I started to lead the Lunar Landscape trad rock climb route at approximately 11.15am. This is a diagonal route cutting across one of the Glacis slabs in the West End area of Fairy Cave Quary. Stupidly, when I started to climb, it had been only a few minutes after rain had stopped. I managed to get 2 initial bits of nut protection in on the initial section. It was then tricky to place protection for a little bit after this. However, I was able to place 2 more bits of protection (nut and quad cam), just before what I believe is the crux of the route in the middle of the climb. Emboldened by having just placed protection, I then began to attempt the middle section, even though the rock was slippy. Unfortunately my foot slipped and my hands were unable to hold me. I began to slide down the slab and was shocked when I realise that the protection could not have held. I landed winded (approx 10-15m fall), but due to the steepness of the ground surrounding the slab, I then tumbled a further approx 3-5m through rocks and brambles. I sustained a minor head injury below the line of my helmet at the back, and was somewhat scratched and bruised. Help was summoned by my climbing partner and other climbers near by and in the quarry.
Avoid climbing just after rain! When climbing a diagonal route be very careful with your protection - the direction of force will have a sideways element. Given the diagonal crack nature of this particular climb, it is hard to protect. The fall force will apply across protection placed within the main crack. I suspect many people may have climbed this route believing they were well protected, when in actual fact they may not have been due to the diagonal nature.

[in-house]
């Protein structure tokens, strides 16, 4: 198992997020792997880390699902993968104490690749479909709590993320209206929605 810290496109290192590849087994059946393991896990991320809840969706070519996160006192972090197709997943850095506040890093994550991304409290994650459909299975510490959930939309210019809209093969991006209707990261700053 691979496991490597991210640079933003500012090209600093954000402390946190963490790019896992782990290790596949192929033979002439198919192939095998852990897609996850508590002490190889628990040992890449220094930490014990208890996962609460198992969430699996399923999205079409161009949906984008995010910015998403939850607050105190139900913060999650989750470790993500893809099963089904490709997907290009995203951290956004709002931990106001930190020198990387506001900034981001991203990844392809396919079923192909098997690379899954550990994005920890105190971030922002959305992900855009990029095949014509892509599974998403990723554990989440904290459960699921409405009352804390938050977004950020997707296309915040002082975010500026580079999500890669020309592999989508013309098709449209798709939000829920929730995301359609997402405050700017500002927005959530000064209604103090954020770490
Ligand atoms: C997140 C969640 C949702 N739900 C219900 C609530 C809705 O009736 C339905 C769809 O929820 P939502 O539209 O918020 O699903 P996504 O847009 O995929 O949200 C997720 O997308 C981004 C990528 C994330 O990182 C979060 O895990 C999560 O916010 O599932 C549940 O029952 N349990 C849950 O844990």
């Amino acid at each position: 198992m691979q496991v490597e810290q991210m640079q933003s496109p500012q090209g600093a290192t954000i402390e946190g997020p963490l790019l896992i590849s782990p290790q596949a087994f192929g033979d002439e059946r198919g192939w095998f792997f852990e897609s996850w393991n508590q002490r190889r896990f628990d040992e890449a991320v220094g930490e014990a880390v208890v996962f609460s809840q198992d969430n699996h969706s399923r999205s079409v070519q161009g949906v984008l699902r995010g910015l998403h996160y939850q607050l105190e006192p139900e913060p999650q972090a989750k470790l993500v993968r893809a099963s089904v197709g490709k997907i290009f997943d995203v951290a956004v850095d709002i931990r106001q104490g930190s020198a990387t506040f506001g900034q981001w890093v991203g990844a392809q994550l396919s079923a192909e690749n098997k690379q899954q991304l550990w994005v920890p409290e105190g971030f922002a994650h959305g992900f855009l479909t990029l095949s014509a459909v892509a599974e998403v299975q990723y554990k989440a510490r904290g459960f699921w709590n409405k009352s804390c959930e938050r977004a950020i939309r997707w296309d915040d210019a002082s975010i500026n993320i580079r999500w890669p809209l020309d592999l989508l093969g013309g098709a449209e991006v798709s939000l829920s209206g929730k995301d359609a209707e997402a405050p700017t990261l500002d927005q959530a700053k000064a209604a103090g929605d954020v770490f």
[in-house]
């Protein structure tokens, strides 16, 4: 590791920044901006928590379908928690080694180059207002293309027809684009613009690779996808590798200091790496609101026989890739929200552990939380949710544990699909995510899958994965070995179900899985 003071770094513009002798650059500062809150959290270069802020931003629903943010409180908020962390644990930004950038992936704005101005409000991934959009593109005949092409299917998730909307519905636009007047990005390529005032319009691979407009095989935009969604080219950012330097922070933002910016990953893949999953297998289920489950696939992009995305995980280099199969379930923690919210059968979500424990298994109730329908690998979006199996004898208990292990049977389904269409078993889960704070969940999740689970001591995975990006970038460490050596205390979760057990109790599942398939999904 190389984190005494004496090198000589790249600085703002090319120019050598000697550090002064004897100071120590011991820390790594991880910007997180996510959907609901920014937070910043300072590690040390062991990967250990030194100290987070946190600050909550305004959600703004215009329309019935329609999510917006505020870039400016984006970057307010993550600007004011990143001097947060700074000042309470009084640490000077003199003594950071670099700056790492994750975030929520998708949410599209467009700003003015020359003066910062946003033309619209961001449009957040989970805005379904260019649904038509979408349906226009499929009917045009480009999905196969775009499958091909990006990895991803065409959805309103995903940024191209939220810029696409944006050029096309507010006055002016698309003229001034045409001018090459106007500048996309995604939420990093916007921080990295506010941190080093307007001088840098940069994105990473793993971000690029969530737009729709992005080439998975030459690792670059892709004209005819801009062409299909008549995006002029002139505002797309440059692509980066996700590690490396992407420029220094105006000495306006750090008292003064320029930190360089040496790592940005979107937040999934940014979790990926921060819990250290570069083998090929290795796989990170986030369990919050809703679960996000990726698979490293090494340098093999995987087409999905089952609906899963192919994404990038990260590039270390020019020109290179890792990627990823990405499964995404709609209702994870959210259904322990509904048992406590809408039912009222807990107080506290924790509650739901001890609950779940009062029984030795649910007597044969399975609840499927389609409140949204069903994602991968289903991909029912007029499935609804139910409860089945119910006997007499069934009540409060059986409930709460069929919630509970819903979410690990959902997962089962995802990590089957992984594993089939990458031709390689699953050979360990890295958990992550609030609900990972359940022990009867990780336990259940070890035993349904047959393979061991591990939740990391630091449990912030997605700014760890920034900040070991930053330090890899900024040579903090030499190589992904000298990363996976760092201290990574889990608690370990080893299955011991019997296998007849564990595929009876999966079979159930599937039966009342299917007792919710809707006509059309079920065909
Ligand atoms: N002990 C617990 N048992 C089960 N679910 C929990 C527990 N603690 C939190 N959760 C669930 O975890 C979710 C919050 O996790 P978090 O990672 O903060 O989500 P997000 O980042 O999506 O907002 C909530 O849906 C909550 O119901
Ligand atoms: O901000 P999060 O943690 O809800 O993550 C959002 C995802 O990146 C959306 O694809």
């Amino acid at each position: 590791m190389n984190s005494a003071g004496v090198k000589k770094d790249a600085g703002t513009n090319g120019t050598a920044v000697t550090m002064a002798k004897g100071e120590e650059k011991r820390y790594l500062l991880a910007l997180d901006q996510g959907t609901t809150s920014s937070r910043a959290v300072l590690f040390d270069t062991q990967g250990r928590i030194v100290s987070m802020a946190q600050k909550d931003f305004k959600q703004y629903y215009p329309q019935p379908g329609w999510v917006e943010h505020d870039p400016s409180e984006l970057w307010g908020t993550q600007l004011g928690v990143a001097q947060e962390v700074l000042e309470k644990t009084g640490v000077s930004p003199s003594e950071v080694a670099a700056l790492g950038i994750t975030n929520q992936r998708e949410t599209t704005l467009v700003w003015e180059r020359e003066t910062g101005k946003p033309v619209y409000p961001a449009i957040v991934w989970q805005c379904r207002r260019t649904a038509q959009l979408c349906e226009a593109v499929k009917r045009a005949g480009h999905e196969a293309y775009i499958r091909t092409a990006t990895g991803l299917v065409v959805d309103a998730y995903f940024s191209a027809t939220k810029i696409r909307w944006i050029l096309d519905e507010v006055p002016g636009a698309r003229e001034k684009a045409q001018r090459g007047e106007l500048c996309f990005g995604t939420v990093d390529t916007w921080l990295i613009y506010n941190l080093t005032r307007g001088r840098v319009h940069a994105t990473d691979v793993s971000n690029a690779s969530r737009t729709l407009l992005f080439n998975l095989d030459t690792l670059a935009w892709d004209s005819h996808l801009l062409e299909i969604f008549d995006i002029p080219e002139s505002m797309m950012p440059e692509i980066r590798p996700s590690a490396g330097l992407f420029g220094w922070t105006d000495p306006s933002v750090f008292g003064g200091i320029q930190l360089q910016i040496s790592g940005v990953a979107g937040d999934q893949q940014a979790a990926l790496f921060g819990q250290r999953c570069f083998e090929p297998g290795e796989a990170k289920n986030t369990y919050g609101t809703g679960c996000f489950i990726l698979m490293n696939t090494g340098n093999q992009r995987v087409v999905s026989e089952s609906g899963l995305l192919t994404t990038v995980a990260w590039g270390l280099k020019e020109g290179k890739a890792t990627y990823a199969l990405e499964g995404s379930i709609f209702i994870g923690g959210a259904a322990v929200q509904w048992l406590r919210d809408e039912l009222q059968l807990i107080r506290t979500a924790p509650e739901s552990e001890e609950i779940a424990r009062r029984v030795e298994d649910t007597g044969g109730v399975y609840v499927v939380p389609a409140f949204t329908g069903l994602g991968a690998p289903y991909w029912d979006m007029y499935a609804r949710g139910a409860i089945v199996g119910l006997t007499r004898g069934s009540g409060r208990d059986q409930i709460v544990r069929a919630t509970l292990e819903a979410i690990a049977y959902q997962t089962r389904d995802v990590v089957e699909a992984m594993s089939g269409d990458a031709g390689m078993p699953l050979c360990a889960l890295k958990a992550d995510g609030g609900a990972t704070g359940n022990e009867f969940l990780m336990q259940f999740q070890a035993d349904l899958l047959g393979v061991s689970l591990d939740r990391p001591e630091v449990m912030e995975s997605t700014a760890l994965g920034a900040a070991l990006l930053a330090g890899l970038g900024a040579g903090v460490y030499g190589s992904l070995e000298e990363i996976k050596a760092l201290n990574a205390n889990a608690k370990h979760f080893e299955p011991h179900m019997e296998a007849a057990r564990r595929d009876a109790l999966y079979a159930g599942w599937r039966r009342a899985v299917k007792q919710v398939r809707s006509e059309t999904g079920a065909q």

Trad rock climbing
Minor injury, Required minor medical treatment
Slip, trip or fall, Adverse Weather, Nut protections failed to hold fall
Rescue Services Involved?
Air ambulance and standard ambulance service. The air ambulance was stood down when it was realised that I had not been unconscious, and was able to walk from the incident. I received a trip in an ambulance to RUH Bath. My climbing partner also chinned himself rushing to my help and received attention at Bath too. Many thanks to all involved for the very speedy response.
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All reports are self-submitted and have not been edited by the BMC in any way, so please keep an open mind regarding the lessons and causes of each incident or near-miss.